Jen Trynin | Everything I’m Cracked Up To Be: A Rock & Roll Fairytale

As record label interest in Trynin begins to grow, she smartly hires a high profile, New York–based entertainment lawyer, Neil, who begins to shop around her self-released disc, Cockamamie. Attorney in place, Trynin is poised for the bidding war soon to erupt. With her conversational tone and realistic delivery, Trynin perfectly sets the scene and lets the events unfold.

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(Harcourt; 372 pgs; $23)

Show of hands: Who among us hasn’t wanted to be a rock star? Who hasn’t dreamt about the colored lights, the adoring fans, the adrenaline rush of performance, the glamorous lifestyle, the big bucks? Jen Trynin has not only dreamt it, she’s lived it—all the way to the edge and off the cliff. And in Everything I’m Cracked Up to Be, she lays it all bare for the telling: the initial buzz, the label war, her personality change, and her quiet dismissal.

Everything I’m Cracked Up to Be is an engrossing and highly entertaining read. It’s also an enlightening book with regard to the inner workings of the music industry, and the resultant mind-warp that comes from lavish attention and adulation.

In the mid-’90s, Jen Trynin is a Boston singer-songwriter desperate to break from the solo acoustic chick mold. She hires a drummer and bass player and pursues her dream of rock stardom, when a funny thing happens—the dream starts coming true. And, as one has come to expect, it turns out the dream isn’t all it’s cracked up to be.

As record label interest in Trynin begins to grow, she smartly hires a high profile, New York–based entertainment lawyer, Neil, who begins to shop around her self-released disc, Cockamamie. Attorney in place, Trynin is poised for the bidding war soon to erupt. With her conversational tone and realistic delivery, Trynin perfectly sets the scene and lets the events unfold.

Near-daily reports from her lawyer are coming in, with increasingly greater dollar figures and major label names. After a series of cross-continental flights—first class, with expensive restaurants and five-star hotels—the final offers are on the table: Three albums at $350,000 each, plus an option for two more at $450,000. Trynin is hesitant to choose: “The truth is, I don’t want to decide. Because as long as I stay here in The Before, I can continue to be as great as everyone imagines.”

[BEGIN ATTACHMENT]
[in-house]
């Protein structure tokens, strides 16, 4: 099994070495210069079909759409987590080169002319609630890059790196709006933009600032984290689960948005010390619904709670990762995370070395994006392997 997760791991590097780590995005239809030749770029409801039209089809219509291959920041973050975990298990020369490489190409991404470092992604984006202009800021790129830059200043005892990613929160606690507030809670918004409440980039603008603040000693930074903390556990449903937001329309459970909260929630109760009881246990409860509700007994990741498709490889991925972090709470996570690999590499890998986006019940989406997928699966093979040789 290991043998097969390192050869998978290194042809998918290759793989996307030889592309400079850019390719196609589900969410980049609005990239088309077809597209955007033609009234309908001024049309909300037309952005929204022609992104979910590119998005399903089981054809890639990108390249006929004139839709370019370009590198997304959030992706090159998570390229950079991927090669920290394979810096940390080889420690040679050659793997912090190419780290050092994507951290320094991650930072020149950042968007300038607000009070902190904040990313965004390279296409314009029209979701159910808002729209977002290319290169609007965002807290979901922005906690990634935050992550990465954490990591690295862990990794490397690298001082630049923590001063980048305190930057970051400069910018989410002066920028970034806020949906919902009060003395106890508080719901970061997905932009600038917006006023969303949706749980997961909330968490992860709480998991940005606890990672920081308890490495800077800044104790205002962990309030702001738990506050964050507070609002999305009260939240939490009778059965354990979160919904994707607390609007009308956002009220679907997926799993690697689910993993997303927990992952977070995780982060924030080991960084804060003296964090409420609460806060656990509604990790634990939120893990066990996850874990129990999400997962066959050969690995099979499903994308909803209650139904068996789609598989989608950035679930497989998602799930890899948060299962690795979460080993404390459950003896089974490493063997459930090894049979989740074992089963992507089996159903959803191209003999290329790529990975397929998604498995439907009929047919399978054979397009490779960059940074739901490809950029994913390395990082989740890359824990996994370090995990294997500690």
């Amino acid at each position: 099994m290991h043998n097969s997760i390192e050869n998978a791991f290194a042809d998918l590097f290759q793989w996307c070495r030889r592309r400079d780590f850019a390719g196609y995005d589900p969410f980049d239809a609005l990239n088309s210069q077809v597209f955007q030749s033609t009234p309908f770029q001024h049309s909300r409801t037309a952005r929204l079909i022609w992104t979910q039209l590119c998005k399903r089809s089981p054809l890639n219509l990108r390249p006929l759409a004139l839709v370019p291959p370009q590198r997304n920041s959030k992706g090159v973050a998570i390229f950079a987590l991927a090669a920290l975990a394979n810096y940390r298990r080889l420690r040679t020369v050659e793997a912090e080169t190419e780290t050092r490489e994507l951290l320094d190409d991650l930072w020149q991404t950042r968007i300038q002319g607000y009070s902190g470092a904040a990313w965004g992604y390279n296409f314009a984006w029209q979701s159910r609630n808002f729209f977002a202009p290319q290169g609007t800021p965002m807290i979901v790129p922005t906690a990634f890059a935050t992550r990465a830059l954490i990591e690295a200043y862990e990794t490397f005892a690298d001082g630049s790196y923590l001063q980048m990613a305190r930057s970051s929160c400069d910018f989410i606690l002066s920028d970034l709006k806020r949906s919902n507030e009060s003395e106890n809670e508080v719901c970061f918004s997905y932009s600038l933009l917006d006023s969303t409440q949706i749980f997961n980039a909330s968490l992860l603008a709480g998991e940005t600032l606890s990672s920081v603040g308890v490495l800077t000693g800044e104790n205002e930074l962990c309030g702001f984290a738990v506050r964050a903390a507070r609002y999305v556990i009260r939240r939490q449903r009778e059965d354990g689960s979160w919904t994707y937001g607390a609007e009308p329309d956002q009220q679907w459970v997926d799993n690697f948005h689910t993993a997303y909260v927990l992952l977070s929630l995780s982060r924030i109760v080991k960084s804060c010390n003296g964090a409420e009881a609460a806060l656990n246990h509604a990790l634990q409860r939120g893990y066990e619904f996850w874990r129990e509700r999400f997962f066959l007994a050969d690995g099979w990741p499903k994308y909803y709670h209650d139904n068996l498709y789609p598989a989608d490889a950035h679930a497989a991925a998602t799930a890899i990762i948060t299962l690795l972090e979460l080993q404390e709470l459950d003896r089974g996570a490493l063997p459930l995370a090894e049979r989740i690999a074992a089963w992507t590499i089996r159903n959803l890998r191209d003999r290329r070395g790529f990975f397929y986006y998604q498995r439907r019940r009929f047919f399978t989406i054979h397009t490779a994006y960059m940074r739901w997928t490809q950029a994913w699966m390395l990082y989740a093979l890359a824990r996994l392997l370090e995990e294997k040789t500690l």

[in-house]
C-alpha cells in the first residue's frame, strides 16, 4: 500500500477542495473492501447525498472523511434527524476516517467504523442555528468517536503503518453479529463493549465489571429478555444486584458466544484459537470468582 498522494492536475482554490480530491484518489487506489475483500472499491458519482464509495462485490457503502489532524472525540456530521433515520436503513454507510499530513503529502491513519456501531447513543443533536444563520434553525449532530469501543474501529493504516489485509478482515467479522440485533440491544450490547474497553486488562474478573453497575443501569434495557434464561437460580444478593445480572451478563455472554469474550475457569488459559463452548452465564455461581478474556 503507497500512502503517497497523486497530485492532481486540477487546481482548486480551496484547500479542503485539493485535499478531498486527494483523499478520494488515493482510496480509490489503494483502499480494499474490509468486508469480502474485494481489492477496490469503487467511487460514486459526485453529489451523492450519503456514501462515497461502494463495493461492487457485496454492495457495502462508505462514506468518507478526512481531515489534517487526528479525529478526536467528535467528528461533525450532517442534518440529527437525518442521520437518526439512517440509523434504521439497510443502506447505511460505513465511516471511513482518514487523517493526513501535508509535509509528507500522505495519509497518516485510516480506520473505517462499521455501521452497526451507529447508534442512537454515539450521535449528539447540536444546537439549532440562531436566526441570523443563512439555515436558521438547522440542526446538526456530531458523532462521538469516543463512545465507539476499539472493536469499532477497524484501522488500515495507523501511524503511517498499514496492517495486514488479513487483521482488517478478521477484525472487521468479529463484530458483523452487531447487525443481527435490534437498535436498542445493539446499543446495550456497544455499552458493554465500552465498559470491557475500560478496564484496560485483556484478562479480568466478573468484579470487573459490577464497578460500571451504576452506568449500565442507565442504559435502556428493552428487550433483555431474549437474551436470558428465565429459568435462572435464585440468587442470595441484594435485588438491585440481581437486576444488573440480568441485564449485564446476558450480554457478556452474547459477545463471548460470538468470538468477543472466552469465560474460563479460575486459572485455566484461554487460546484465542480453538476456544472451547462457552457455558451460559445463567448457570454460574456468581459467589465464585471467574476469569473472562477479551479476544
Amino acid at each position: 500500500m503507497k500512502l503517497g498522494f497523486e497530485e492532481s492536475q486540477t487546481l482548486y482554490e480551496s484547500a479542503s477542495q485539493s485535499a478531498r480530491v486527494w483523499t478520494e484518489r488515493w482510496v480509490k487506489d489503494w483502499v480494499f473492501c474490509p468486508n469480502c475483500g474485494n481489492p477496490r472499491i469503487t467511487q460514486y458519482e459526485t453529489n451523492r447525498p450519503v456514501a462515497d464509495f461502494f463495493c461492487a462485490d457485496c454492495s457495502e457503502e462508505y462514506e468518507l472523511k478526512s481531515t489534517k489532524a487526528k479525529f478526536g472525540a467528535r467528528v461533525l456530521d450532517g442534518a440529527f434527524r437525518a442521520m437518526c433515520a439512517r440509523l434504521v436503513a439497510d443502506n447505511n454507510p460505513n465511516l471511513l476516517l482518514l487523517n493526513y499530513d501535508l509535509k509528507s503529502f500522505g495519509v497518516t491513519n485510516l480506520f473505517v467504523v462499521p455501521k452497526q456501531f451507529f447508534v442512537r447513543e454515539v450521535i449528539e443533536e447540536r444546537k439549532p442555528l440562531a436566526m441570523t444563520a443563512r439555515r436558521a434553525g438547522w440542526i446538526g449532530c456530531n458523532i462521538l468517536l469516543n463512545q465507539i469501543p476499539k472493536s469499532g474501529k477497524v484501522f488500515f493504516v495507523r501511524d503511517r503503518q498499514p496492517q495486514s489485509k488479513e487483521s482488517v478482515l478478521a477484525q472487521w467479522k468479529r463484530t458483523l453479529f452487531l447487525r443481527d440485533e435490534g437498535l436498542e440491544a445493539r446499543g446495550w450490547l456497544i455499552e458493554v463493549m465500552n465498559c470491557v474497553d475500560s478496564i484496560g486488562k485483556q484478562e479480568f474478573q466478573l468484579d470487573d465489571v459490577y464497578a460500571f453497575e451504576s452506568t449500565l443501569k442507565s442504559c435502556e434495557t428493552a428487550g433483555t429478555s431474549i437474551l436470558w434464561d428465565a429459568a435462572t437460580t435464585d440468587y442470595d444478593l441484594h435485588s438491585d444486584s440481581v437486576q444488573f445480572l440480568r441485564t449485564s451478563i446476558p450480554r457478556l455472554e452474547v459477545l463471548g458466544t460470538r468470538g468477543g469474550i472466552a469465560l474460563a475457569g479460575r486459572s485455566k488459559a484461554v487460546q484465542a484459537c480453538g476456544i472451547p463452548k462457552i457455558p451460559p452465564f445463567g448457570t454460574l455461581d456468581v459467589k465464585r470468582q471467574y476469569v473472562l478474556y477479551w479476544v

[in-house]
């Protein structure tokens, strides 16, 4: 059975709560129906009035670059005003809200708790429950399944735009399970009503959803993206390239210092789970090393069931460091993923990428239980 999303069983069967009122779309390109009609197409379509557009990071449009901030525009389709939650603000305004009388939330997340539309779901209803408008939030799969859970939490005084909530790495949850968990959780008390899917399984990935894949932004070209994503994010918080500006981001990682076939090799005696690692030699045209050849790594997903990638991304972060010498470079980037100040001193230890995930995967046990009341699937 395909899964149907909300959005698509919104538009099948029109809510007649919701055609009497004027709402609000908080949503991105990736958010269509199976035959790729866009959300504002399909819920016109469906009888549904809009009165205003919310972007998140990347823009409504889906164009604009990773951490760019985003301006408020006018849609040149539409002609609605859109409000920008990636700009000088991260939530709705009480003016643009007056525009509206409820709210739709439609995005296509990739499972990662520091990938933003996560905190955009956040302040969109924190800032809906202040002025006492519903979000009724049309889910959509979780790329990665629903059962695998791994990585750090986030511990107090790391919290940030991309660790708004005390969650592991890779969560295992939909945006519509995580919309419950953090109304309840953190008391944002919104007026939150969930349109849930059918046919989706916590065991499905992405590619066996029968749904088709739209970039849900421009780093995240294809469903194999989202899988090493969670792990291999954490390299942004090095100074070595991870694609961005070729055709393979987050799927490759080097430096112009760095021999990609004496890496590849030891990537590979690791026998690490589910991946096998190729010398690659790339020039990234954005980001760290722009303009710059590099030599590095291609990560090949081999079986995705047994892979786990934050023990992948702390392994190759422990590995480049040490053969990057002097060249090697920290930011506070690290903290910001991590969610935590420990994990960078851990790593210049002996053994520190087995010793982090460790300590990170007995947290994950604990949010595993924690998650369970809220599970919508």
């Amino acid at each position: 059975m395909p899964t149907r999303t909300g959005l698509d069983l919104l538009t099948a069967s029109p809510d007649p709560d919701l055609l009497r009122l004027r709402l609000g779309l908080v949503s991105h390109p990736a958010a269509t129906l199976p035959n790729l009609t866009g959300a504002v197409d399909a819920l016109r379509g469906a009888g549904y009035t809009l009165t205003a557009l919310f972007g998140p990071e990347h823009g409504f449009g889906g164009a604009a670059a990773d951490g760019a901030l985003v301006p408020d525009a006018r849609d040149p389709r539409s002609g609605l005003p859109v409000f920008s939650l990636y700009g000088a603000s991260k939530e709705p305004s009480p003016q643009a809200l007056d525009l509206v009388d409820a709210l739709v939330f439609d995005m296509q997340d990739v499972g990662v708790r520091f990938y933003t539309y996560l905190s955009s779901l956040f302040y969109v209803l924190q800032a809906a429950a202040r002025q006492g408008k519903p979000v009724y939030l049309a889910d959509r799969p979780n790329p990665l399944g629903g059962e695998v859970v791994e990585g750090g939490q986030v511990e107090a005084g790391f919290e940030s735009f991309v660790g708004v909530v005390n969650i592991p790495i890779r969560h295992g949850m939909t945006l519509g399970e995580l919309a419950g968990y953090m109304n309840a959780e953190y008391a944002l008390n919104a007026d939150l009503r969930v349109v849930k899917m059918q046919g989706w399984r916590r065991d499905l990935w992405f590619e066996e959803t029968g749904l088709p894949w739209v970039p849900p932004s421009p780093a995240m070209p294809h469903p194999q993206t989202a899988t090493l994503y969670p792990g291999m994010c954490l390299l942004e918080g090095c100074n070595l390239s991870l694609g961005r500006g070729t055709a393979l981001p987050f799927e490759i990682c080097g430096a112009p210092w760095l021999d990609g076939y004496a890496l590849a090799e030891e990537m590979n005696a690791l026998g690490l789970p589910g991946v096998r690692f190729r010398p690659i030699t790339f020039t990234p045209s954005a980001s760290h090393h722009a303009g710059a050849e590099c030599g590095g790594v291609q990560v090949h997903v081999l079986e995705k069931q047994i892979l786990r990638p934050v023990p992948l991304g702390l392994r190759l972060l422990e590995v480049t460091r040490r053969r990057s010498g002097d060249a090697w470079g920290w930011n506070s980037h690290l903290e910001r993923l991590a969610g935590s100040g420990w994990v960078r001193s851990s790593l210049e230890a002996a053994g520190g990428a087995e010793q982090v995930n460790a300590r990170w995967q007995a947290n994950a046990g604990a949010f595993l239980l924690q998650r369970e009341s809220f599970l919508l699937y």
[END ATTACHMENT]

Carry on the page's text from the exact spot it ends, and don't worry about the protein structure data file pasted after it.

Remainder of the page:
She signs with Warner (calling them, awkwardly, “Warners”), which quickly leads to two more necessary decisions: manager and booking agent. Then, little by little, despite the giant steps forward, the cracks begin to show. The first-class flights have been replaced with cramped coach; gone are the five-star hotels, with dirty roadside motels in their stead. Her outspokenness repeatedly garners the ire of the label head (“Head Honcho,” as she calls him).

Personally, Trynin’s life is growing more confusing by the day. Despite a solid relationship with her producer/live-in boyfriend Guy, she’s begun fooling around on the road with her bass player, Buck, causing plenty of mood swings and guilt. Too many days on the road and too many alcohol-fueled late nights take their toll on Trynin. She’s on an emotional roller coaster, she’s difficult, and she’s insecure.

By the time Trynin sits down to record her follow-up album, tensions are running high. Label interest has noticeably waned. Her bass player quits. She weakly attempts a tour (opening slot this time, not headlining) but the magic’s gone. As Trynin says, “Every time I sit down to try to work on a new song, the mere sound of my pick hitting the strings makes me feel sad. And spooky. Like my hands belong to someone else.” In an off-the-record conversation, her Warner rep tells her she wouldn’t blame her if she “wanted out.” Although it’s the inevitable conclusion to this spoiled fairy tale, when the end comes, it’s all too swift, too final. By the end of the page, she’s out. Two pages later, we have the epilogue.

This rushed resolution is the most nagging complaint with Everything I’m Cracked Up to Be. On the whole, it’s a highly recommended read, whether you want to rock or just tag along for the ride. harcourtbooks.com

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